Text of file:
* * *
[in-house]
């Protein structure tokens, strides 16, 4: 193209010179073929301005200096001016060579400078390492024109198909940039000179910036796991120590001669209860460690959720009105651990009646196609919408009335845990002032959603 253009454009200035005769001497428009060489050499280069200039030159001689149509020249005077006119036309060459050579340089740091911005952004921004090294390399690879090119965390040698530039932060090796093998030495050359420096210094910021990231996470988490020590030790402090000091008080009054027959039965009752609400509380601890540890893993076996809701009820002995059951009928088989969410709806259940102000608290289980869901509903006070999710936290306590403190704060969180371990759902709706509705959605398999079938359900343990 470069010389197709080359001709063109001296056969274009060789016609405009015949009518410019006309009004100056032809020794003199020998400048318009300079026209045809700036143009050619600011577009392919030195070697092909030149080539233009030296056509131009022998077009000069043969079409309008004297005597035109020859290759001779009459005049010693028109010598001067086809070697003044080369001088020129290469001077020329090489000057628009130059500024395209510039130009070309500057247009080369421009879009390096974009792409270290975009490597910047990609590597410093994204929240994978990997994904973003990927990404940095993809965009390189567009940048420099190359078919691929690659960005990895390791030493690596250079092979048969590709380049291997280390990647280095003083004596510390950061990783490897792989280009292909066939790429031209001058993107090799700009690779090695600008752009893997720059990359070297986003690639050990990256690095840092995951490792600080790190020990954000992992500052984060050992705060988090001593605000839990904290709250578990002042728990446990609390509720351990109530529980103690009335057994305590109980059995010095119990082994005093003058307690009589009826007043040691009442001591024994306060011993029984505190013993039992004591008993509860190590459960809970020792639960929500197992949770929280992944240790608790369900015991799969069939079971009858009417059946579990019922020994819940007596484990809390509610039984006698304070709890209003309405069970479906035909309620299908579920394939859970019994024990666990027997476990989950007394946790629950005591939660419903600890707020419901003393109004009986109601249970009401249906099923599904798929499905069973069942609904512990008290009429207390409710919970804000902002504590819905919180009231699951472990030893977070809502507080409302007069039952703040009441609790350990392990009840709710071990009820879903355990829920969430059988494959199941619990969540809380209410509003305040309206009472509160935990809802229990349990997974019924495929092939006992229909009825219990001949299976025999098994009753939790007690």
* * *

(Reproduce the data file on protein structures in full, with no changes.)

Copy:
[in-house]
């Protein structure tokens, strides 16, 4: 193209010179073929301005200096001016060579400078390492024109198909940039000179910036796991120590001669209860460690959720009105651990009646196609919408009335845990002032959603 253009454009200035005769001497428009060489050499280069200039030159001689149509020249005077006119036309060459050579340089740091911005952004921004090294390399690879090119965390040698530039932060090796093998030495050359420096210094910021990231996470988490020590030790402090000091008080009054027959039965009752609400509380601890540890893993076996809701009820002995059951009928088989969410709806259940102000608290289980869901509903006070999710936290306590403190704060969180371990759902709706509705959605398999079938359900343990 470069010389197709080359001709063109001296056969274009060789016609405009015949009518410019006309009004100056032809020794003199020998400048318009300079026209045809700036143009050619600011577009392919030195070697092909030149080539233009030296056509131009022998077009000069043969079409309008004297005597035109020859290759001779009459005049010693028109010598001067086809070697003044080369001088020129290469001077020329090489000057628009130059500024395209510039130009070309500057247009080369421009879009390096974009792409270290975009490597910047990609590597410093994204929240994978990997994904973003990927990404940095993809965009390189567009940048420099190359078919691929690659960005990895390791030493690596250079092979048969590709380049291997280390990647280095003083004596510390950061990783490897792989280009292909066939790429031209001058993107090799700009690779090695600008752009893997720059990359070297986003690639050990990256690095840092995951490792600080790190020990954000992992500052984060050992705060988090001593605000839990904290709250578990002042728990446990609390509720351990109530529980103690009335057994305590109980059995010095119990082994005093003058307690009589009826007043040691009442001591024994306060011993029984505190013993039992004591008993509860190590459960809970020792639960929500197992949770929280992944240790608790369900015991799969069939079971009858009417059946579990019922020994819940007596484990809390509610039984006698304070709890209003309405069970479906035909309620299908579920394939859970019994024990666990027997476990989950007394946790629950005591939660419903600890707020419901003393109004009986109601249970009401249906099923599904798929499905069973069942609904512990008290009429207390409710919970804000902002504590819905919180009231699951472990030893977070809502507080409302007069039952703040009441609790350990392990009840709710071990009820879903355990829920969430059988494959199941619990969540809380209410509003305040309206009472509160935990809802229990349990997974019924495929092939006992229909009825219990001949299976025999098994009753939790007690």